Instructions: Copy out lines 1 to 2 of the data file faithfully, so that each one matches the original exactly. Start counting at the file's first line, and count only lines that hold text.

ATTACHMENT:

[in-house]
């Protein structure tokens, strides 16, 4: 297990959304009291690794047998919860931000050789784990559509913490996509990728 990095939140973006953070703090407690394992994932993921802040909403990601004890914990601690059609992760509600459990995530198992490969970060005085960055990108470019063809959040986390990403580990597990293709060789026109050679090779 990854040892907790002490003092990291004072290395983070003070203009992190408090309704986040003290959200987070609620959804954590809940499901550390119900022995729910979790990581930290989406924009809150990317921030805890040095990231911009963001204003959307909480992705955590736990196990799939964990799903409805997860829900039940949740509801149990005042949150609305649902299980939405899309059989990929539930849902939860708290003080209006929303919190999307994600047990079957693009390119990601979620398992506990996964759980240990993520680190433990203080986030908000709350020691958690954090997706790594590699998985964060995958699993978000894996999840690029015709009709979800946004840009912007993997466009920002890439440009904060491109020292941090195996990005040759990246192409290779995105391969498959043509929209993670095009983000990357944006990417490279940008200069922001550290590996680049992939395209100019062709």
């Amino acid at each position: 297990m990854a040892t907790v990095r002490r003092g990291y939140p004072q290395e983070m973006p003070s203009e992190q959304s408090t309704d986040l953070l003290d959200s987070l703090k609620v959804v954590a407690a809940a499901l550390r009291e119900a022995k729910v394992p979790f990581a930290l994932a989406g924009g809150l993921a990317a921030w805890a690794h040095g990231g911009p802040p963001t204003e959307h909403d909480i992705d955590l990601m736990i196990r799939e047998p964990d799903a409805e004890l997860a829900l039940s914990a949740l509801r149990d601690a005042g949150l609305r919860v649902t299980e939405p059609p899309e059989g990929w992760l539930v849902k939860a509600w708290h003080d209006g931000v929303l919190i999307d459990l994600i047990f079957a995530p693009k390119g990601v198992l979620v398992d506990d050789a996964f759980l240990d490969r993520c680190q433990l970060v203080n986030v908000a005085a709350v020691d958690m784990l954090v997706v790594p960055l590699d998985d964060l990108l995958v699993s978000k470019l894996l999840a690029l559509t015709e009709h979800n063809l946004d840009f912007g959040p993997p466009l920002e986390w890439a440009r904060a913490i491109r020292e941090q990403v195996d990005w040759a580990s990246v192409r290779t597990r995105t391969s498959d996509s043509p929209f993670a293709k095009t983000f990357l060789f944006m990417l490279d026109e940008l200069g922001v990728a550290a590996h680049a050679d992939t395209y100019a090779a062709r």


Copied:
[in-house]
């Protein structure tokens, strides 16, 4: 297990959304009291690794047998919860931000050789784990559509913490996509990728 990095939140973006953070703090407690394992994932993921802040909403990601004890914990601690059609992760509600459990995530198992490969970060005085960055990108470019063809959040986390990403580990597990293709060789026109050679090779 990854040892907790002490003092990291004072290395983070003070203009992190408090309704986040003290959200987070609620959804954590809940499901550390119900022995729910979790990581930290989406924009809150990317921030805890040095990231911009963001204003959307909480992705955590736990196990799939964990799903409805997860829900039940949740509801149990005042949150609305649902299980939405899309059989990929539930849902939860708290003080209006929303919190999307994600047990079957693009390119990601979620398992506990996964759980240990993520680190433990203080986030908000709350020691958690954090997706790594590699998985964060995958699993978000894996999840690029015709009709979800946004840009912007993997466009920002890439440009904060491109020292941090195996990005040759990246192409290779995105391969498959043509929209993670095009983000990357944006990417490279940008200069922001550290590996680049992939395209100019062709």